This paper has presented a design for a broadband, linear, and efficient output back-off mode RFPA, emphasizing the importance of minimizing design uncertainties wherever possible. Using this approach, excellent agreement between the modelled and measured datasets has been proven and a first-pass design achieved.
The design methodology used four stages: device selection using qualitative and quantitative analysis, optimization in Microwave Office of load and source impedance matching networks using load/source pull, passive network synthesis (including EM verification), and waveform engineering using intrinsic voltage and current nodes. Together these techniques have proved to provide a systematic approach to designing the entire RFPA.
In addition, a measurement technique for fabricated source and load networks, enabling comparison of modelled and measured impedances at the transistor tabs, has been demonstrated using a three-piece jig. Passive network synthesis using an SRFT technique combined with analysis using mismatch loss and transducer power gain has produced a broadband match using relatively simple source and load impedance matching networks. The results indicate that this particular RFPA could be well suited to operate as a multipurpose driver or output stage.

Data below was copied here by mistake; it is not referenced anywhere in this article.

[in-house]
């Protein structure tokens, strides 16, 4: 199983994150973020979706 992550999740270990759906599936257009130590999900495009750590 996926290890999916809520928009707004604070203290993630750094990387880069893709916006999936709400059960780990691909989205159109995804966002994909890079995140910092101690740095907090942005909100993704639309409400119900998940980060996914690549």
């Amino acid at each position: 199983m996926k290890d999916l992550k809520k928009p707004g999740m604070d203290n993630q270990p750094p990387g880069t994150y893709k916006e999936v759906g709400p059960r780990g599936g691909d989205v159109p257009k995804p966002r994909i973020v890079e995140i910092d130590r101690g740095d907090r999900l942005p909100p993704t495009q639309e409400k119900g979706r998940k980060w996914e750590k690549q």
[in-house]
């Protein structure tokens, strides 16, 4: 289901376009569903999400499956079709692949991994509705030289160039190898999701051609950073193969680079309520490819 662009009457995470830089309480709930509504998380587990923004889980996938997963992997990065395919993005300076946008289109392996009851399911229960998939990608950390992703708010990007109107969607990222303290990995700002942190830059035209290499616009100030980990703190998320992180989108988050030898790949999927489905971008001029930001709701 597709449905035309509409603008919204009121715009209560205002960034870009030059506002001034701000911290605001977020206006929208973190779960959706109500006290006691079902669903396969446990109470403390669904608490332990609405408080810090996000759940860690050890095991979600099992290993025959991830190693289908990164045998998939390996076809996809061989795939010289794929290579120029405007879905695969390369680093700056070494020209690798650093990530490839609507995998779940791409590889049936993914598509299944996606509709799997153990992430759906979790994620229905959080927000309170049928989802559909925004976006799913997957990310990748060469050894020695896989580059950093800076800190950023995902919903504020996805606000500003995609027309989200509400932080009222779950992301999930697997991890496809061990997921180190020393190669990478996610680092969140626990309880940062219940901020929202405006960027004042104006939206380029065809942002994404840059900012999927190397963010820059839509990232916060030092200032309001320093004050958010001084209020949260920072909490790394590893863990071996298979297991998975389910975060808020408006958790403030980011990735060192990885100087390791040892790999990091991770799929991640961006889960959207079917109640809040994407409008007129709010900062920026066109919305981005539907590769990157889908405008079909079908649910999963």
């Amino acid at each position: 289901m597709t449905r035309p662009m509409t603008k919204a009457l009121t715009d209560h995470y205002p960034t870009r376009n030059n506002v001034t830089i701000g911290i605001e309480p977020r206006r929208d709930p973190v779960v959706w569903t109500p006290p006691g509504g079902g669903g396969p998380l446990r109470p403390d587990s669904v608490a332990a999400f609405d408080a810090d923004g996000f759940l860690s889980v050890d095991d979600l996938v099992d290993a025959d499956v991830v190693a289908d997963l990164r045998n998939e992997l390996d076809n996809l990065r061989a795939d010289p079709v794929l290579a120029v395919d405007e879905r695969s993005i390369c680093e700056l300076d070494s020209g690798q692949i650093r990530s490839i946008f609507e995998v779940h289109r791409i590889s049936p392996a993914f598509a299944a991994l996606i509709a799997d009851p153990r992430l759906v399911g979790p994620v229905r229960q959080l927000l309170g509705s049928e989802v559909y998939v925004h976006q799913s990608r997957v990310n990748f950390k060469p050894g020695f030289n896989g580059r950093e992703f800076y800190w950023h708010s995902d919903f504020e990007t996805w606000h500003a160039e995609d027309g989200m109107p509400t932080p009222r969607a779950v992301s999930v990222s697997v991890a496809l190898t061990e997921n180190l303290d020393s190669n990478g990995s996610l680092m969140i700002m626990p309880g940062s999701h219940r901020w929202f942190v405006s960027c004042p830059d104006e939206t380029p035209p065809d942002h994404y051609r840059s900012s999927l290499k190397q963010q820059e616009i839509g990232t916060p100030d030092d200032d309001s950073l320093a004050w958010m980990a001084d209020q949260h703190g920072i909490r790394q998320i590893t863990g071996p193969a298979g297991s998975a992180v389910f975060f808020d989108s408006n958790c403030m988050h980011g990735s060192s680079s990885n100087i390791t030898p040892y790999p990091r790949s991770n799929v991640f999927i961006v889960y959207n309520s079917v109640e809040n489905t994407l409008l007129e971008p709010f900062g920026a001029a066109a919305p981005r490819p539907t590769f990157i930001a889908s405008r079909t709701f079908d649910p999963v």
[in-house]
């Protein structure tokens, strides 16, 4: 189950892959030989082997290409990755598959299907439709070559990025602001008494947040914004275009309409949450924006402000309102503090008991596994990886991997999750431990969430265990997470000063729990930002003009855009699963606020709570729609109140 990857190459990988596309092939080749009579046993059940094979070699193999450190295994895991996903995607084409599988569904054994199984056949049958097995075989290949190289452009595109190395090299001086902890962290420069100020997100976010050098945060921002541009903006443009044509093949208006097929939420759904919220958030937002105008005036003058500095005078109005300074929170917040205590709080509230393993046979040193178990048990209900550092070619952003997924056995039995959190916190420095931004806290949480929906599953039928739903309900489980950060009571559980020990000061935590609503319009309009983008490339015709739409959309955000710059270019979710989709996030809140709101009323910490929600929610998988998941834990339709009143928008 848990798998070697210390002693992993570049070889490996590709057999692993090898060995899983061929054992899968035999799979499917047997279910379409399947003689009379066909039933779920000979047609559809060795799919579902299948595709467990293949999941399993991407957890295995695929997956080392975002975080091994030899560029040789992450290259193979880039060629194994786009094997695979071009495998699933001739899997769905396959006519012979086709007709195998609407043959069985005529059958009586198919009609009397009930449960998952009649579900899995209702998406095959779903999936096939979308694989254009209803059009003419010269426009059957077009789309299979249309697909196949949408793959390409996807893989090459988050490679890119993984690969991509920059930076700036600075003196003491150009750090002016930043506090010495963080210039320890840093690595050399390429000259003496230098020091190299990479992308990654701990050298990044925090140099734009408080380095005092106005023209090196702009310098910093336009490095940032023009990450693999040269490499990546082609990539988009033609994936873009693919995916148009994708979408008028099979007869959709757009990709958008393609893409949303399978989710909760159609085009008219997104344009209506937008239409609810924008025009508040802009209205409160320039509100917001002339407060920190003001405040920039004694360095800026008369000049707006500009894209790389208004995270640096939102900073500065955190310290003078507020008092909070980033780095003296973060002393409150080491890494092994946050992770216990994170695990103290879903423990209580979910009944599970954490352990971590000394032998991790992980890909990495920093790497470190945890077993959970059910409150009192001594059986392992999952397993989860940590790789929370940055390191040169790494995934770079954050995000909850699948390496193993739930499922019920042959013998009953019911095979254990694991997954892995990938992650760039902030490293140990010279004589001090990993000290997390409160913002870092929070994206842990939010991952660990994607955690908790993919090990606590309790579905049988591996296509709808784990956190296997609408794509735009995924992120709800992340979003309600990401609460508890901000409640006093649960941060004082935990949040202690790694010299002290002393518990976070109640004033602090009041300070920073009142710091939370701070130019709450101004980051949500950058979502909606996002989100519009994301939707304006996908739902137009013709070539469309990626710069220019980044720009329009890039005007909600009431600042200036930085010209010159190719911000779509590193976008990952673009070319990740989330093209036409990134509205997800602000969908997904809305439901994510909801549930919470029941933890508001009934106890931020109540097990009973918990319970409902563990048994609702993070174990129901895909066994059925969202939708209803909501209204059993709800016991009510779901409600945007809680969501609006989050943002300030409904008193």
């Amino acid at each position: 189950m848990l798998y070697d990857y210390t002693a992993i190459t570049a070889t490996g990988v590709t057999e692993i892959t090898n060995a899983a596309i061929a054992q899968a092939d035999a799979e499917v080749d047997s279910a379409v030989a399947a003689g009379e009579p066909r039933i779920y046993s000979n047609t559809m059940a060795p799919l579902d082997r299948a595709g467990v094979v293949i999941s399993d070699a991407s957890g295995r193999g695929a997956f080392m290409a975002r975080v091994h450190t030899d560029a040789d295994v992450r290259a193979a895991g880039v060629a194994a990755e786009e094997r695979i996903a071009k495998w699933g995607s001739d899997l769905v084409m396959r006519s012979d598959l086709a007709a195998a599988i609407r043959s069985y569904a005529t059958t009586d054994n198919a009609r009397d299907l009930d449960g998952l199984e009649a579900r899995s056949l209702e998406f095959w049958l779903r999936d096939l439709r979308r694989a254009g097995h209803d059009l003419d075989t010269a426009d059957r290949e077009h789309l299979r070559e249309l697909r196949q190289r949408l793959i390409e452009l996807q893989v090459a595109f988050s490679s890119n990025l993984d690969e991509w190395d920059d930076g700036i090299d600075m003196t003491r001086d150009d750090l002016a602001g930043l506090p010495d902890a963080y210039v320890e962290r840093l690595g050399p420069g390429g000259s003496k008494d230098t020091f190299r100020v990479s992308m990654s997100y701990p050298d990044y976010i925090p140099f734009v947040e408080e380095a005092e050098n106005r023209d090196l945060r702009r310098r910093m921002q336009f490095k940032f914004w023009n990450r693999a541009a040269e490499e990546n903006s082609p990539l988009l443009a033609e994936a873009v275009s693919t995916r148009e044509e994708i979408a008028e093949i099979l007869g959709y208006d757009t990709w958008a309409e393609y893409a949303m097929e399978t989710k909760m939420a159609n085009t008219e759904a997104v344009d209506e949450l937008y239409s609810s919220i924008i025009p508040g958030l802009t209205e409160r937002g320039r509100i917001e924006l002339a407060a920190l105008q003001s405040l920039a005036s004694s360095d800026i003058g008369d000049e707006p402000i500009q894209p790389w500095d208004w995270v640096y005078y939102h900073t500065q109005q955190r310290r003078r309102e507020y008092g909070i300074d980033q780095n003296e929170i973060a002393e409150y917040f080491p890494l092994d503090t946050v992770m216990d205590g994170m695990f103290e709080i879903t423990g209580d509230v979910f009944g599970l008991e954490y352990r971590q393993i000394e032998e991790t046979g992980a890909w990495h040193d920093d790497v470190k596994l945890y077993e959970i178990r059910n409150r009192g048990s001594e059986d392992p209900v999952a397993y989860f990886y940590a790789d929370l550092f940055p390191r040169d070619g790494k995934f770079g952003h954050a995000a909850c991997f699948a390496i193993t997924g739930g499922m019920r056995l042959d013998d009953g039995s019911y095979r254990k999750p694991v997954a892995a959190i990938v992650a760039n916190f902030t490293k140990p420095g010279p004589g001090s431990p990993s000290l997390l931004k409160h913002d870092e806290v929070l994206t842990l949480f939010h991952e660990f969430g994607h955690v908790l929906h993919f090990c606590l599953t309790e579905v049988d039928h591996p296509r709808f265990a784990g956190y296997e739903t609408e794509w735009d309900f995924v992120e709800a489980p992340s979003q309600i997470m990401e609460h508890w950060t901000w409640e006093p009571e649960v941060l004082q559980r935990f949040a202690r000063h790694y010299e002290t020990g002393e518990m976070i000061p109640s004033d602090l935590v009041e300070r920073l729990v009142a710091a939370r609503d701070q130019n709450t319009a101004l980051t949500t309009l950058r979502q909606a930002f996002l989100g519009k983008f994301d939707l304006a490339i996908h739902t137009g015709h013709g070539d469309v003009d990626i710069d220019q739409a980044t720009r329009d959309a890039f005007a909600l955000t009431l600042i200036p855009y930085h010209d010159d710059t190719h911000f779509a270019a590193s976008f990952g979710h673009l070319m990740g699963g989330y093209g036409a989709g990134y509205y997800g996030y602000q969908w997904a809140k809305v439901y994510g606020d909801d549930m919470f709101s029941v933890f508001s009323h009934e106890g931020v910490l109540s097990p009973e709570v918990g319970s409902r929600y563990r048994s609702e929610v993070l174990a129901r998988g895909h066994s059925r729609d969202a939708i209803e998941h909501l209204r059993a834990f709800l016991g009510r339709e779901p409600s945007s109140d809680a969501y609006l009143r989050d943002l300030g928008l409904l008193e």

The author would like to thank Andy Wallace of AWR Group, NI and Qorvo / Modelithics for the device model.